TORONTO — The Canada Pension Plan Investment Board says it will commit up to $1 billion to a partnership with a Texas company which will buy oil and gas producing assets in the United States.CPPIB, which invests on behalf of the Canada Pension Plan, says its partner, Encino Energy, LLC, has pledged US$25 million to the partnership.It says the resulting company, dubbed Encino Acquisition Partners, will buy “large, high-quality assets” that have established production in mature basins throughout the lower 48 U.S. states.New technologies that have opened development of shale oil and gas formations have allowed the U.S. to boost oil production from four million barrels per day in 2008 to more than nine million bpd, while natural gas production has jumped from 64 million cubic feet per day to over 89 million cf/d, according to the U.S. Energy Information Administration.Avik Dey, head of natural resources for the CPPIB, says it partnered with Encino because of its operational experience and proven track record of acquiring U.S. assets.The private company was founded in 2011, according to its website, and is concentrated mainly on the Anadarko Basin of Texas and Oklahoma.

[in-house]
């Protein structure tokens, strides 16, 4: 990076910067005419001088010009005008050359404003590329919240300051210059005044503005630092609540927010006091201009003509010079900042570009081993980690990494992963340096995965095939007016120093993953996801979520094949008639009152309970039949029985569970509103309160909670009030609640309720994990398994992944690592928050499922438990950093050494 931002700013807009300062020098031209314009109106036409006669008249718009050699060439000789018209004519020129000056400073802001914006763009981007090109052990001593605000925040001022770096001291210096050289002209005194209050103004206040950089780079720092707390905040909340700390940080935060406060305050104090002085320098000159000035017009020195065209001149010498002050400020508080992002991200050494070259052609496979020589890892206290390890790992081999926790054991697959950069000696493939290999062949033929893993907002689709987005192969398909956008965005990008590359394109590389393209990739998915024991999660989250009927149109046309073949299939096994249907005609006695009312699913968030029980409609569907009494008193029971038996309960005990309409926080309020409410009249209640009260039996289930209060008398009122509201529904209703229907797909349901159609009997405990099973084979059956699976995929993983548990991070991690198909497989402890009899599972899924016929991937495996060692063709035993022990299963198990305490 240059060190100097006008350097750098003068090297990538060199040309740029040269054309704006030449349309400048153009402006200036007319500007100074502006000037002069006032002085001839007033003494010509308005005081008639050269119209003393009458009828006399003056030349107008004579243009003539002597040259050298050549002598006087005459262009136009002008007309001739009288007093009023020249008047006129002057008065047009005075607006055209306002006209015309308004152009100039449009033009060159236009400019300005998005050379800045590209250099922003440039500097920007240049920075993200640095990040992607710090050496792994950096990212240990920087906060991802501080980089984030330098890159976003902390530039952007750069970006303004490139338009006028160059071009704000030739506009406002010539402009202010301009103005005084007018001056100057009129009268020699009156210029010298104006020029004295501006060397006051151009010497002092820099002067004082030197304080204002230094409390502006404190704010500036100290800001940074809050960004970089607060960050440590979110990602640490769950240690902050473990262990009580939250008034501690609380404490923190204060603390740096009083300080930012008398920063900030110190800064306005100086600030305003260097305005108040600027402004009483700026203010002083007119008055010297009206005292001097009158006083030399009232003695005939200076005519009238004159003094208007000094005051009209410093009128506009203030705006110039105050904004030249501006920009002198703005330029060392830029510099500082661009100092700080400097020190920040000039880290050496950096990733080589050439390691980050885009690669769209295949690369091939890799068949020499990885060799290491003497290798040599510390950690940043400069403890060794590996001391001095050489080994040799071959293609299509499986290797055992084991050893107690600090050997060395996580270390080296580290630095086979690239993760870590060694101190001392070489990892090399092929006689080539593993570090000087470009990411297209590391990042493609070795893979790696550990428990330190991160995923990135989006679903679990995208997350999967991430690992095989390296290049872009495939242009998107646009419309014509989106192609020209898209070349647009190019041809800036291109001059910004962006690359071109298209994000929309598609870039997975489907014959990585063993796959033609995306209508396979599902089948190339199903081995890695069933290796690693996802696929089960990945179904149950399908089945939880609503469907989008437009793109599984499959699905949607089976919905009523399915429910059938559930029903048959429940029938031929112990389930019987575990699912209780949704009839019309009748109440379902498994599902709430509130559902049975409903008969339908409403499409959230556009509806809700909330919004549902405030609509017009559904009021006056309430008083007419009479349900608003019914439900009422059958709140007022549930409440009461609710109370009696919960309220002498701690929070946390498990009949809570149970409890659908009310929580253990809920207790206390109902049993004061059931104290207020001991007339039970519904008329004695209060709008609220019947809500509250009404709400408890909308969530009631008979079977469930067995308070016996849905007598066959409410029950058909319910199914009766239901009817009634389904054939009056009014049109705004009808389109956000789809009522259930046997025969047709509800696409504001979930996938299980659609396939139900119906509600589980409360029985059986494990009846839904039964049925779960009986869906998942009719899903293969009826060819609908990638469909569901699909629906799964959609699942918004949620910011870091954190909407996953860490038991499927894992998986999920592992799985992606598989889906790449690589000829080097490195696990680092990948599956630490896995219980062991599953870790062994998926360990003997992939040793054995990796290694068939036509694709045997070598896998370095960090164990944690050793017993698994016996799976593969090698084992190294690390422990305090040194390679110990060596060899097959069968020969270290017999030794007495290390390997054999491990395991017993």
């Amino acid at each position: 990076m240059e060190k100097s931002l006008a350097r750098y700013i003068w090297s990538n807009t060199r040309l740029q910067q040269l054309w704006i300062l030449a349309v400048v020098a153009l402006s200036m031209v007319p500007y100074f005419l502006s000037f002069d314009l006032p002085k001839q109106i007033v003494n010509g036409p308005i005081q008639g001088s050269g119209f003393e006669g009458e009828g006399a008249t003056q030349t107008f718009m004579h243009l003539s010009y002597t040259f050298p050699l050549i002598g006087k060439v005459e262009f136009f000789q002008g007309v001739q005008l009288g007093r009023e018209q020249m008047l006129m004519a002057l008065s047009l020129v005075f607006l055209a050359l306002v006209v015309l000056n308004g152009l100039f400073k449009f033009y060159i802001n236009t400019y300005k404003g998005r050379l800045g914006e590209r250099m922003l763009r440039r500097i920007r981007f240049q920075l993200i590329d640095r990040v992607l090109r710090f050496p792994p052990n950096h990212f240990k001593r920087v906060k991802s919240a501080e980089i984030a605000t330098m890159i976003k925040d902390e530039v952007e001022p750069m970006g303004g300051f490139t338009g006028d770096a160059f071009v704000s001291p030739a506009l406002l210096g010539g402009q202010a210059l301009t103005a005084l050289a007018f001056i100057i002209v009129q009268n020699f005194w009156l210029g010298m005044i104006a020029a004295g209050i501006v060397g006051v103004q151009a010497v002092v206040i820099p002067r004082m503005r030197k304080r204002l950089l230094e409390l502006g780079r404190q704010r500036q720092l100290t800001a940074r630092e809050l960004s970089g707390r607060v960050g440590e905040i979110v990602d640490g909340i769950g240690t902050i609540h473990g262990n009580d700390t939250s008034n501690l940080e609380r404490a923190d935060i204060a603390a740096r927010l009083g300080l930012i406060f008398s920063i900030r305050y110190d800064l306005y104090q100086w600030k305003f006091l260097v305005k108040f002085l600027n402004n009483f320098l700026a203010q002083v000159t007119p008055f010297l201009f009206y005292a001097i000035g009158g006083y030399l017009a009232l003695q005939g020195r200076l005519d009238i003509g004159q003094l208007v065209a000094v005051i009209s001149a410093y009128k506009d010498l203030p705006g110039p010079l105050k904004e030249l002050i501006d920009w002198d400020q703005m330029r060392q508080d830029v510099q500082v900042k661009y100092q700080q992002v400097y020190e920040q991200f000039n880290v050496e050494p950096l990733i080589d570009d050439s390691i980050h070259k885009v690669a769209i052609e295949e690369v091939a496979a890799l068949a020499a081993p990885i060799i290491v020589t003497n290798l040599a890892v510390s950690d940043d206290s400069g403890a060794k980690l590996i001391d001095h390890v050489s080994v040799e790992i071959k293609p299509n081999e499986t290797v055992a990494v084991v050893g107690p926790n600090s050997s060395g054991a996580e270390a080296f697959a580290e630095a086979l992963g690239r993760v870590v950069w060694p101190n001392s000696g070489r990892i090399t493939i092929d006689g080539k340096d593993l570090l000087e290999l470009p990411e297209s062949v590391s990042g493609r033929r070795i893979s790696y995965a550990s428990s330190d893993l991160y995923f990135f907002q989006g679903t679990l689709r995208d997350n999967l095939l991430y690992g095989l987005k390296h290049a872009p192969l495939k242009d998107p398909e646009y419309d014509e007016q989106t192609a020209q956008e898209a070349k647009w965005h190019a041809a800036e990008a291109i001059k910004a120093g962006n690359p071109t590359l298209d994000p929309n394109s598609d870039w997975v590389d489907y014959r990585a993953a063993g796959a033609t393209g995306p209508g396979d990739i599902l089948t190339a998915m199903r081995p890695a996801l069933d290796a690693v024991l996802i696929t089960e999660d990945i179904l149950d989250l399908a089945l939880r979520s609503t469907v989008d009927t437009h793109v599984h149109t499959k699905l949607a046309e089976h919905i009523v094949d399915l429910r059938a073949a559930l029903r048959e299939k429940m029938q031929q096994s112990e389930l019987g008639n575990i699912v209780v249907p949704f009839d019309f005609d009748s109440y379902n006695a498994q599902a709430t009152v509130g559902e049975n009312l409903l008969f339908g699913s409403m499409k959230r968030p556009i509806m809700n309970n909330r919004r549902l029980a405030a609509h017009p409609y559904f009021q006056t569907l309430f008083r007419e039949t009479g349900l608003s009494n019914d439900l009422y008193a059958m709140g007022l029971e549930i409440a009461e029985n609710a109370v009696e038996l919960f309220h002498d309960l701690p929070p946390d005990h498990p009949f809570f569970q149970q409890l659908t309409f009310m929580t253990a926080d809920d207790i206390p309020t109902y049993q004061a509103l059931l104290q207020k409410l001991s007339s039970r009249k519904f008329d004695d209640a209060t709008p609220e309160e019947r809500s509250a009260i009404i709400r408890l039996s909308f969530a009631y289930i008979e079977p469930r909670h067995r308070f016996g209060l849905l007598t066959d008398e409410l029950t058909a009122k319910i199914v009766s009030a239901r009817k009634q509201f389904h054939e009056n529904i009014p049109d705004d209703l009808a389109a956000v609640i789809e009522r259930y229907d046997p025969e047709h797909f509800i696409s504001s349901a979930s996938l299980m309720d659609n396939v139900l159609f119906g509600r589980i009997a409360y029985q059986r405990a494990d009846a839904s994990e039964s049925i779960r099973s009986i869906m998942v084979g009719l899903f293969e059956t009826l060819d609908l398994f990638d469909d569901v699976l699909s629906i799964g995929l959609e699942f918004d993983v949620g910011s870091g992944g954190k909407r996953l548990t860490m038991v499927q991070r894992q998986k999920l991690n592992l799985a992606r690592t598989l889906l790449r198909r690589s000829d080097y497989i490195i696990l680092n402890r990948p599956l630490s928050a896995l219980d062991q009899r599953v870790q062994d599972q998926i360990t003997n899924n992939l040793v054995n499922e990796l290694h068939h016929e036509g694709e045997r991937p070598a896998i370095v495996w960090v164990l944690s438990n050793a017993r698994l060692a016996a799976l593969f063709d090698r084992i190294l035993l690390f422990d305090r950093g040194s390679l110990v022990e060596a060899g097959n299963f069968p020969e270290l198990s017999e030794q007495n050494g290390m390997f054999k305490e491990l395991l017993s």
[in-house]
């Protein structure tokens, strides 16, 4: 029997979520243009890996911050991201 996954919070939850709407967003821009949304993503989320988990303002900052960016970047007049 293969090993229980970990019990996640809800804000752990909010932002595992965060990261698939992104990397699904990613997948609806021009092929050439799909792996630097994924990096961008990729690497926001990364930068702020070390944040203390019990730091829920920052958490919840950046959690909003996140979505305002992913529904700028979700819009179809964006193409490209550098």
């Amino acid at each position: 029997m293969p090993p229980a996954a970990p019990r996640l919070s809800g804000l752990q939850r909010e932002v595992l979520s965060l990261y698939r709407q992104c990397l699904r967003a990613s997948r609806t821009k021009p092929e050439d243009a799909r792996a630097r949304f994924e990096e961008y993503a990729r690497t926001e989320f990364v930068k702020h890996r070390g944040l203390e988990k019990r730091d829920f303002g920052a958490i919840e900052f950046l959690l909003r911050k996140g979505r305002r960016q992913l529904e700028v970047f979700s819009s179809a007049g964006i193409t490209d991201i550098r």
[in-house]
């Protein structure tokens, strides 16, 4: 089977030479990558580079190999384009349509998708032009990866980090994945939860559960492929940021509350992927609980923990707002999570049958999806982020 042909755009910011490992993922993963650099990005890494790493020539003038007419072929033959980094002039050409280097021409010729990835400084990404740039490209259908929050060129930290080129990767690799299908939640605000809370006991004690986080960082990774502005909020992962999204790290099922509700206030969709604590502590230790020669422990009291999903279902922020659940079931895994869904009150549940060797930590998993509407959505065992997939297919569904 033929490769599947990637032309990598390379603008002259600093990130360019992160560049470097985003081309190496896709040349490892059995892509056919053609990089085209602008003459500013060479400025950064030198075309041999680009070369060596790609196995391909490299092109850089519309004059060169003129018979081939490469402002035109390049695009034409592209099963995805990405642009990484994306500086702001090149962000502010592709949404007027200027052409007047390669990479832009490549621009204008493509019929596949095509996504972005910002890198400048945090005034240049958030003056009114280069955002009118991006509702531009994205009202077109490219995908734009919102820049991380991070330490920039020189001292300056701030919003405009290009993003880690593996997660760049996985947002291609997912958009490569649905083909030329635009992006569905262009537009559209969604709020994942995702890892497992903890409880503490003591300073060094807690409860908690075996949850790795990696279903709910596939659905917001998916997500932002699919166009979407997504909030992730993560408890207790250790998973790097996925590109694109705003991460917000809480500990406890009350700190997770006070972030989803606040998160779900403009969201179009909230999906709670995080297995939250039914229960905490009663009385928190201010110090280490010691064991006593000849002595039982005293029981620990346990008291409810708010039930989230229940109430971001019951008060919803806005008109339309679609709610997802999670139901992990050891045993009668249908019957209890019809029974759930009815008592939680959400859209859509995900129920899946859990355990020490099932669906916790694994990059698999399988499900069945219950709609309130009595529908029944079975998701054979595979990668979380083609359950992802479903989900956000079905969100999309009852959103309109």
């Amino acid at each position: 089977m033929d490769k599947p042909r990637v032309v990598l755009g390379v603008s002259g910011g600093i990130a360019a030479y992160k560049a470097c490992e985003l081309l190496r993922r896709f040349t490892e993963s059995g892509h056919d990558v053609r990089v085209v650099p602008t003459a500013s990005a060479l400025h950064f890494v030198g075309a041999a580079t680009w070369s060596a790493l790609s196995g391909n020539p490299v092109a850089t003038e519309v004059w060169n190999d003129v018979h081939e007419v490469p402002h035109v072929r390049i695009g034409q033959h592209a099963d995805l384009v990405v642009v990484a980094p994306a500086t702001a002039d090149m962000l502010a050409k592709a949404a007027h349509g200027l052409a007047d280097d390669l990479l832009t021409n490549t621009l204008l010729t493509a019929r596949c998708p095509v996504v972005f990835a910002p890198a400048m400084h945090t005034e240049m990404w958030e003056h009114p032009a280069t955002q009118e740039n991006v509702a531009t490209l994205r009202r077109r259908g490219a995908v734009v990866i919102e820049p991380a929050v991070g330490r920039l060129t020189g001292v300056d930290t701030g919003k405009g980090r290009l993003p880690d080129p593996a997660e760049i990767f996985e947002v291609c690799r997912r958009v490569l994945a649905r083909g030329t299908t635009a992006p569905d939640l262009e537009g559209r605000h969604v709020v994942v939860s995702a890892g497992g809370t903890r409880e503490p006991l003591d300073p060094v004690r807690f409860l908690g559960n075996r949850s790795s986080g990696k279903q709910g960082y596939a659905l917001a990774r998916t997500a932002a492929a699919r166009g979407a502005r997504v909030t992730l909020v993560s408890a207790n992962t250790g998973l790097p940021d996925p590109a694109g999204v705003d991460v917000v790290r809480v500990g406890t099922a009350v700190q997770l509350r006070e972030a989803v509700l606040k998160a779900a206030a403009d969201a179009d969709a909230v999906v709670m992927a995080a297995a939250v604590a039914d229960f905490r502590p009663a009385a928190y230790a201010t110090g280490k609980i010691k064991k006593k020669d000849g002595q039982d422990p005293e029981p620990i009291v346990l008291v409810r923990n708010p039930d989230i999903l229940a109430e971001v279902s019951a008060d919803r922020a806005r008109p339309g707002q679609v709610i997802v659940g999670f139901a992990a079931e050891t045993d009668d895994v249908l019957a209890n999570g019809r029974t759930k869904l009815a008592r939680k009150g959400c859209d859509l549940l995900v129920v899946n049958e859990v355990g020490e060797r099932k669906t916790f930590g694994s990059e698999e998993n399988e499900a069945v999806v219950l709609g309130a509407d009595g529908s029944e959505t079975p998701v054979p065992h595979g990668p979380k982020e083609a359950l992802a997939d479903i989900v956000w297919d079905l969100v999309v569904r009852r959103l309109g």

The study, released yesterday, shows that the construction of an average 24-kilogram computer and 27-centimetre monitor requires at least 240 kilograms of fossil fuel, 22 kilograms of chemicals and 1,500 kilograms of water – or 1.8 tons in total, the equivalent of a rhinoceros or sports utility vehicle.The report – which examined the environmental impact of the information technology revolution – said computer manufacturing is much more materials-intensive than making a car or refrigerator, which need only one or two times their weight in fossil fuels.More than 130 million computers are being sold each year now, and “today it is hard to imagine life without one of these indispensable 21st century tools,” one of the co-editors of the UNU study, Eric Williams, said. “But it is exactly because they have become so ubiquitous that we must be aware of the negative impacts of the PC boom.”Mr. Williams and his co-editor, Ruediger Kuehr, have called for government incentives to extend the life of personal computers and the desire or need to rapidly discard them for newer models.They also identified several other potential environmental consequences of the PC boom, such as exposure to hazardous materials during the computer manufacturing process or when used computers have been dumped in landfills.Listen to UN Radio report